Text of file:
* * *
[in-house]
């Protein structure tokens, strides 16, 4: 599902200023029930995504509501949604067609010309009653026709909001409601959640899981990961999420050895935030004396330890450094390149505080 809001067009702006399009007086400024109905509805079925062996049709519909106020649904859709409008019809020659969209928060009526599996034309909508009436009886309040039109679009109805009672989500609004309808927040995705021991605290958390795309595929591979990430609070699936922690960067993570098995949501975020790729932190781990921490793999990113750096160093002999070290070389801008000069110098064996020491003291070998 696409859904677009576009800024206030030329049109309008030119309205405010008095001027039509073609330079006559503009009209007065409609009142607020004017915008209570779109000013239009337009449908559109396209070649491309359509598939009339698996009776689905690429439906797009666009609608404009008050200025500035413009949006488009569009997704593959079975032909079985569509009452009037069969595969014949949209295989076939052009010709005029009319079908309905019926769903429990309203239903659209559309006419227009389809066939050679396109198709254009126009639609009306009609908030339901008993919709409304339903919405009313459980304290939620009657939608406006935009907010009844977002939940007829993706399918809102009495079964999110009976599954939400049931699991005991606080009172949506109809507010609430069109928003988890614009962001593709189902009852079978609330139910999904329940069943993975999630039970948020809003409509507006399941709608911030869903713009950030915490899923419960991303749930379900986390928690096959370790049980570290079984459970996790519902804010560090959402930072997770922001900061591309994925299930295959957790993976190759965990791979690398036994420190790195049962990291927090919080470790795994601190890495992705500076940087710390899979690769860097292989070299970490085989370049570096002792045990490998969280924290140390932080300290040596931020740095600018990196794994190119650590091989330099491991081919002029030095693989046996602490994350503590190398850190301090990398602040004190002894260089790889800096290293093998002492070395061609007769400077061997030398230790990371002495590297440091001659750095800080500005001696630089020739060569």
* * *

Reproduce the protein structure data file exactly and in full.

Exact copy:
[in-house]
């Protein structure tokens, strides 16, 4: 599902200023029930995504509501949604067609010309009653026709909001409601959640899981990961999420050895935030004396330890450094390149505080 809001067009702006399009007086400024109905509805079925062996049709519909106020649904859709409008019809020659969209928060009526599996034309909508009436009886309040039109679009109805009672989500609004309808927040995705021991605290958390795309595929591979990430609070699936922690960067993570098995949501975020790729932190781990921490793999990113750096160093002999070290070389801008000069110098064996020491003291070998 696409859904677009576009800024206030030329049109309008030119309205405010008095001027039509073609330079006559503009009209007065409609009142607020004017915008209570779109000013239009337009449908559109396209070649491309359509598939009339698996009776689905690429439906797009666009609608404009008050200025500035413009949006488009569009997704593959079975032909079985569509009452009037069969595969014949949209295989076939052009010709005029009319079908309905019926769903429990309203239903659209559309006419227009389809066939050679396109198709254009126009639609009306009609908030339901008993919709409304339903919405009313459980304290939620009657939608406006935009907010009844977002939940007829993706399918809102009495079964999110009976599954939400049931699991005991606080009172949506109809507010609430069109928003988890614009962001593709189902009852079978609330139910999904329940069943993975999630039970948020809003409509507006399941709608911030869903713009950030915490899923419960991303749930379900986390928690096959370790049980570290079984459970996790519902804010560090959402930072997770922001900061591309994925299930295959957790993976190759965990791979690398036994420190790195049962990291927090919080470790795994601190890495992705500076940087710390899979690769860097292989070299970490085989370049570096002792045990490998969280924290140390932080300290040596931020740095600018990196794994190119650590091989330099491991081919002029030095693989046996602490994350503590190398850190301090990398602040004190002894260089790889800096290293093998002492070395061609007769400077061997030398230790990371002495590297440091001659750095800080500005001696630089020739060569």